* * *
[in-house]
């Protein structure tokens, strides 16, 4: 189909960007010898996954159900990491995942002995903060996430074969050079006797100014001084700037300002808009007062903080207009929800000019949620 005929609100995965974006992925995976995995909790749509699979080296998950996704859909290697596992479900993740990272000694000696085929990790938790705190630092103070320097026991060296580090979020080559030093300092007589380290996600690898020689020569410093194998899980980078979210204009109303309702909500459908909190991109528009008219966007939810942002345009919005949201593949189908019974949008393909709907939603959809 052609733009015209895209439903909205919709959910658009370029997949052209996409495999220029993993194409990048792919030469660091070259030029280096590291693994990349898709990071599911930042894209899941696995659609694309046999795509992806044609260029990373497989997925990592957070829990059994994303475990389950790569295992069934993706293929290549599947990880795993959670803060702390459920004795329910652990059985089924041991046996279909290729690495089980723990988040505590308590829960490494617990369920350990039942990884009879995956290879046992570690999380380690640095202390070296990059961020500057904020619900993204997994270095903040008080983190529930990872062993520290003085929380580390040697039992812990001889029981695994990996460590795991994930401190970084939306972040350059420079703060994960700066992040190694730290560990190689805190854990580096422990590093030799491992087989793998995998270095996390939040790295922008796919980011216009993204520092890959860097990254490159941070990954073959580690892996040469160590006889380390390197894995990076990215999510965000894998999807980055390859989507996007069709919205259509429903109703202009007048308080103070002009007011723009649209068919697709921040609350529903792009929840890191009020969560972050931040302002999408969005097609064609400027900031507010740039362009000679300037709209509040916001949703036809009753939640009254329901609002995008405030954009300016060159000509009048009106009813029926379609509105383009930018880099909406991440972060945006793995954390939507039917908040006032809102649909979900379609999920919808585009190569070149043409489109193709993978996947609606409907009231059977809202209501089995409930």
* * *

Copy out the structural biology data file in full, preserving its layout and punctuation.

[in-house]
């Protein structure tokens, strides 16, 4: 189909960007010898996954159900990491995942002995903060996430074969050079006797100014001084700037300002808009007062903080207009929800000019949620 005929609100995965974006992925995976995995909790749509699979080296998950996704859909290697596992479900993740990272000694000696085929990790938790705190630092103070320097026991060296580090979020080559030093300092007589380290996600690898020689020569410093194998899980980078979210204009109303309702909500459908909190991109528009008219966007939810942002345009919005949201593949189908019974949008393909709907939603959809 052609733009015209895209439903909205919709959910658009370029997949052209996409495999220029993993194409990048792919030469660091070259030029280096590291693994990349898709990071599911930042894209899941696995659609694309046999795509992806044609260029990373497989997925990592957070829990059994994303475990389950790569295992069934993706293929290549599947990880795993959670803060702390459920004795329910652990059985089924041991046996279909290729690495089980723990988040505590308590829960490494617990369920350990039942990884009879995956290879046992570690999380380690640095202390070296990059961020500057904020619900993204997994270095903040008080983190529930990872062993520290003085929380580390040697039992812990001889029981695994990996460590795991994930401190970084939306972040350059420079703060994960700066992040190694730290560990190689805190854990580096422990590093030799491992087989793998995998270095996390939040790295922008796919980011216009993204520092890959860097990254490159941070990954073959580690892996040469160590006889380390390197894995990076990215999510965000894998999807980055390859989507996007069709919205259509429903109703202009007048308080103070002009007011723009649209068919697709921040609350529903792009929840890191009020969560972050931040302002999408969005097609064609400027900031507010740039362009000679300037709209509040916001949703036809009753939640009254329901609002995008405030954009300016060159000509009048009106009813029926379609509105383009930018880099909406991440972060945006793995954390939507039917908040006032809102649909979900379609999920919808585009190569070149043409489109193709993978996947609606409907009231059977809202209501089995409930």